Interestingly, two-thirds of the Kratom calls to poison control centers were described as “minor” or “moderate,” with only 7 percent qualifying as life-threatening. Several cases listed as “kratom intoxication” involved the use of illicit drugs in combination with the plant. According to a 2014 article that appeared in the journal Pharmacotherapy, “Serious [kratom] toxicity is rare and usually involves relatively high doses [more than 15 g] or coingestants.”
Without exception, the small amount of instances in which kratom has been linked to fatality have involved the use of the plant in combination with more dangerous drugs. The 2014 Pharmacotherapy study stated, “Fatalities typically involve coingestants,” while the authors of the aforementioned International Journal of Legal Medicine study concluded, “there is no solid evidence that kratom was the sole contributor to an individual’s death.”
These statements are especially noteworthy when one compares the number of deaths that have been linked to kratom with the amount of deaths associated to other intoxicants, both legal and illegal. For instance, the large quantity of acetaminophen (the main ingredient in Tylenol)-related deaths, 28,647 heroin/opioid-related deaths, and 2,560,290 alcohol-related deaths reported annually in the U.S. indicates that banning kratom may cause more harm than good, especially considering that kratom is one of the only viable alternatives to both opiates and acetaminophen.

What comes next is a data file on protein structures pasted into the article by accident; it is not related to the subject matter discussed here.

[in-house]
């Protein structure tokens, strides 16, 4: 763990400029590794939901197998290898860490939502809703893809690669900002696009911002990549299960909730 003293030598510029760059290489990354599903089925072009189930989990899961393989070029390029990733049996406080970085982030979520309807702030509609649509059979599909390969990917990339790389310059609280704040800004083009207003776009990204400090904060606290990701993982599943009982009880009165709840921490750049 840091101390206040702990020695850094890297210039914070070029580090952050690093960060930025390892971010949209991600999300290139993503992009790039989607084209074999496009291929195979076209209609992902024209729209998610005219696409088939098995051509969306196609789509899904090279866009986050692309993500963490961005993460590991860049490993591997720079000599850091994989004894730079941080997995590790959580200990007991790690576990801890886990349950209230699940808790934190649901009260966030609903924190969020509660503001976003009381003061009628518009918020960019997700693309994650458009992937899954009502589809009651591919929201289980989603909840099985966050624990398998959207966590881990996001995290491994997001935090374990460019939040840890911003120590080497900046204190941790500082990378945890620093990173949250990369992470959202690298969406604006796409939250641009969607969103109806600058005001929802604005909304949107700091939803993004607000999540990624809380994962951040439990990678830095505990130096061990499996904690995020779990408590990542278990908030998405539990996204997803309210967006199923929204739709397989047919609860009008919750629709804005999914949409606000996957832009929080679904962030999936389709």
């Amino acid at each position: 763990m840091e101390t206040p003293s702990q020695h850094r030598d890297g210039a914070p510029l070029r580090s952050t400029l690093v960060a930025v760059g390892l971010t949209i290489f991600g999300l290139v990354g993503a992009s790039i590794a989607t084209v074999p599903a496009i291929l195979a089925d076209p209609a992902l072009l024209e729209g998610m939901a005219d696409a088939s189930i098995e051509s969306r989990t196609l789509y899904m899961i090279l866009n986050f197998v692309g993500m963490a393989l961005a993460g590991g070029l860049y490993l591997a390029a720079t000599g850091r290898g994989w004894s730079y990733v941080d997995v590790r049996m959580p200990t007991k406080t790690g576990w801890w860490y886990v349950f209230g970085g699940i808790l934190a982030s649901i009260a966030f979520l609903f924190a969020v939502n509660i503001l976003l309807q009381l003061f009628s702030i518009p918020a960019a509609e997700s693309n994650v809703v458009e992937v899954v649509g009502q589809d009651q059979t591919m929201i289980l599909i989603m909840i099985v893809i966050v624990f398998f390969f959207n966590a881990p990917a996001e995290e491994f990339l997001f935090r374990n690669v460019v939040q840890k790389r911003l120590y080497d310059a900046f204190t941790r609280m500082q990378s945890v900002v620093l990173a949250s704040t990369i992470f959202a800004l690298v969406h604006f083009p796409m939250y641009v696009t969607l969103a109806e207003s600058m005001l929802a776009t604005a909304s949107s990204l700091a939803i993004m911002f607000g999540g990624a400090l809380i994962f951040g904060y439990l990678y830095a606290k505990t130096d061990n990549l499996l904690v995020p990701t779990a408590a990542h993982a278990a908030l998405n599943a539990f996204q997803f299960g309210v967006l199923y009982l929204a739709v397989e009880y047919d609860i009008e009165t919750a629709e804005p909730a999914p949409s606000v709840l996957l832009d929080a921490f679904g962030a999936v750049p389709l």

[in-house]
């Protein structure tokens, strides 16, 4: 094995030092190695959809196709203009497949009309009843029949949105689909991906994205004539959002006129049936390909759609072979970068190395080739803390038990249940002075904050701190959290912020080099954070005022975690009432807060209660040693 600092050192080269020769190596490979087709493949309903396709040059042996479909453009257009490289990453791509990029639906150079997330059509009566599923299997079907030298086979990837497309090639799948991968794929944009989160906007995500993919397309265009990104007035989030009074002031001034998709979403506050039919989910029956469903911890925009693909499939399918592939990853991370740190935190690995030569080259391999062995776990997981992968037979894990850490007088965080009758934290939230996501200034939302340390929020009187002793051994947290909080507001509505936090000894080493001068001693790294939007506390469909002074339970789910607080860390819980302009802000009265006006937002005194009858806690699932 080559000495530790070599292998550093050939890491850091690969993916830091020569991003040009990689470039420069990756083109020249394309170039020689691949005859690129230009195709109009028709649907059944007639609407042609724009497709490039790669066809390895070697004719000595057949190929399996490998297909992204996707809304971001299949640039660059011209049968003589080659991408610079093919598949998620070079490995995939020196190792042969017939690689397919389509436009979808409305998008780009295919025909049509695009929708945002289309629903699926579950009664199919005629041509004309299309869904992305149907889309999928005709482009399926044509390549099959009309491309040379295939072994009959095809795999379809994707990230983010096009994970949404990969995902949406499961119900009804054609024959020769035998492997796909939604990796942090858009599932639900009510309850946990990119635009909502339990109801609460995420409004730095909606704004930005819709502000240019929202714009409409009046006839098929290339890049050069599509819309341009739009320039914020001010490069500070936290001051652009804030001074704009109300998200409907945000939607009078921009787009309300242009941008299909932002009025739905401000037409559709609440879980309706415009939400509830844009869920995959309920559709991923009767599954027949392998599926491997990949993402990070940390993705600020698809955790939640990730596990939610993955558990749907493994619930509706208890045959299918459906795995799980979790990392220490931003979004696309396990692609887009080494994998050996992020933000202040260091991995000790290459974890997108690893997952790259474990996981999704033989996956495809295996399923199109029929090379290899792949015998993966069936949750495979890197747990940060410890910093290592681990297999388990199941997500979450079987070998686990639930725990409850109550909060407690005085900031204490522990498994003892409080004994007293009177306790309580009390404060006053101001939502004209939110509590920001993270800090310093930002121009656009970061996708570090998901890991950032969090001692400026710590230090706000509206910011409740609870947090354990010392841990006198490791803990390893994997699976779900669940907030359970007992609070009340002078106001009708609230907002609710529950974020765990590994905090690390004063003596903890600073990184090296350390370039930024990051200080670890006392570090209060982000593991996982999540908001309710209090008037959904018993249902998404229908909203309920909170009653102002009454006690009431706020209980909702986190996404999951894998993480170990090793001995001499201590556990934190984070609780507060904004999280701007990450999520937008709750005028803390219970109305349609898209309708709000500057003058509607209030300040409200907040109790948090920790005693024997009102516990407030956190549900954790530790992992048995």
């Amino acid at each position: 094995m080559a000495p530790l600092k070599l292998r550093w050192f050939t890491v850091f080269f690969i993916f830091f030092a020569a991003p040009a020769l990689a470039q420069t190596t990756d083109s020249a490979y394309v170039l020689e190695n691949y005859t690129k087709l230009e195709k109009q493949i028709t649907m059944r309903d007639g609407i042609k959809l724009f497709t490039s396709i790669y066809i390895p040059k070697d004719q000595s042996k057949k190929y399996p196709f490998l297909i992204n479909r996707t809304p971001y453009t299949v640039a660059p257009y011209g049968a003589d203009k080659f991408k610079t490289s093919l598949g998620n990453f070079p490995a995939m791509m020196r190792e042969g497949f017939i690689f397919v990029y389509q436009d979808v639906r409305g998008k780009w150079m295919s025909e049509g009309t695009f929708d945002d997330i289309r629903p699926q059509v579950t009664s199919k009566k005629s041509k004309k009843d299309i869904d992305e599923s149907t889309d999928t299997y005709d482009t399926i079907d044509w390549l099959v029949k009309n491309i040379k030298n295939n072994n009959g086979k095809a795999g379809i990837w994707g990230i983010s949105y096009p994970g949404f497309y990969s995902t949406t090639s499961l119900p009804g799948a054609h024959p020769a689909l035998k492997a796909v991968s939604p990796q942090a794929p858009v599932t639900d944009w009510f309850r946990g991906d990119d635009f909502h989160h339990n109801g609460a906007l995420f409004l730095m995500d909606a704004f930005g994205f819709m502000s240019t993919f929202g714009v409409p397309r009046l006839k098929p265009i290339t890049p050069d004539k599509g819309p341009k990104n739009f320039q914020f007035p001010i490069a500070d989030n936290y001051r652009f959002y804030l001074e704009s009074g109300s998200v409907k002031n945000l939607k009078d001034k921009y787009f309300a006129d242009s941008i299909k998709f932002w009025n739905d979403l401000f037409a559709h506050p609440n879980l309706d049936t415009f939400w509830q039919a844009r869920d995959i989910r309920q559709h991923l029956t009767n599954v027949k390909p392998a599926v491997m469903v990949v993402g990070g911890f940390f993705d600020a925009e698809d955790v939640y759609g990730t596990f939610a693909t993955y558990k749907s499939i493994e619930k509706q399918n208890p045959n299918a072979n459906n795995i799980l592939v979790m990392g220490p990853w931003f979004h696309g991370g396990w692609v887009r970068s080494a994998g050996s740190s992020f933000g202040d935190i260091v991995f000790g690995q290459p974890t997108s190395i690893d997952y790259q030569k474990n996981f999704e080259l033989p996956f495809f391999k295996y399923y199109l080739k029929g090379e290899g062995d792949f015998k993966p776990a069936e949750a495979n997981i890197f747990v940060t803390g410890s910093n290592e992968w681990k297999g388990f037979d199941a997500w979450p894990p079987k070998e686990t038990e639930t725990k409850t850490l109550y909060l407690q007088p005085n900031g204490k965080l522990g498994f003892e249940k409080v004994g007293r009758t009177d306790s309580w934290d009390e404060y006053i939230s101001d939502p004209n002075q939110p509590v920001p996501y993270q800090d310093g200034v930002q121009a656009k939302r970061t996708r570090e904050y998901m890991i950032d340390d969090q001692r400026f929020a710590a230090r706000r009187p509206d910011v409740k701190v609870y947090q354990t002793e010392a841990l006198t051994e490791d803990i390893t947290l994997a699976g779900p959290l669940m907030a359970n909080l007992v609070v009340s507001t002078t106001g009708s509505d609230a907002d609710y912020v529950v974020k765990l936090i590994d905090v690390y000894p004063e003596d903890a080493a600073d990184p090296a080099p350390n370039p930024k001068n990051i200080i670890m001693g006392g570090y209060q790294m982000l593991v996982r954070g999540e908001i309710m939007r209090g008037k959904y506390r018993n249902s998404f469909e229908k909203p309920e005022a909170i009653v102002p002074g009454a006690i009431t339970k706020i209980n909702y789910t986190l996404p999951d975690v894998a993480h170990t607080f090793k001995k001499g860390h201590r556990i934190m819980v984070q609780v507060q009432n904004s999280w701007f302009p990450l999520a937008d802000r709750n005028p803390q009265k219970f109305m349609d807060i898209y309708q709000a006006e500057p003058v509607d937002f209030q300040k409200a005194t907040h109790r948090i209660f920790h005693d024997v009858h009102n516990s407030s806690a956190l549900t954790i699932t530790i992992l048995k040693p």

To further put in perspective the 660 kratom-related calls that poison control centers have received over a five-year period, Forbes has pointed out that nearly 300,000 poison control center calls in 2014 alone were related to the use of analgesics, while cleaning solutions, personal care products, cosmetics, antidepressants and antihistamines were each the catalyst for more than 100,000 calls. The same publication, which has referred to the DEA’s decision to classify kratom as a Schedule I drug as a “crazy ban” that “dresses pharmacological phobia in scientific garb,” has noted that in just the first seven months of 2016, there were 6,843 reported incidents of children swallowing laundry detergent.
Personal testimonials from kratom users recently helped persuade the North Carolina state legislature to amend a bill that would have outlawed the medicine. Instead, use of the plant within the state will be restricted to people 18 and over.
If the DEA’s decision is not based on facts or science, one might ask who would benefit from making Kratom illegal? The DEA’s decision may be influenced by the pharmaceutical opioid industry in fear of the efficacy of this powerful plant. Kratom is known for helping those addicted to prescription opioids wean off the chemical medicines with little to no withdrawal symptoms. Those who take the plant also say it’s ability to dull pain is just as strong as the prescription drugs without all the harmful side effects. A legal Kratom could cost the pharmaceutical painkiller industry billions in lost sales.
The Reset staff is outraged that the DEA is denying thousands of suffering people this all-natural remedy while allowing 11-year-olds access to extremely dangerous drugs like OxyContin. We urge concerned readers to help reverse the decision by signing this White House petition. You can also get involved by taking part in a march on the White House scheduled for Tuesday, Sept. 13, or by contacting your State Congressman and/or Senator.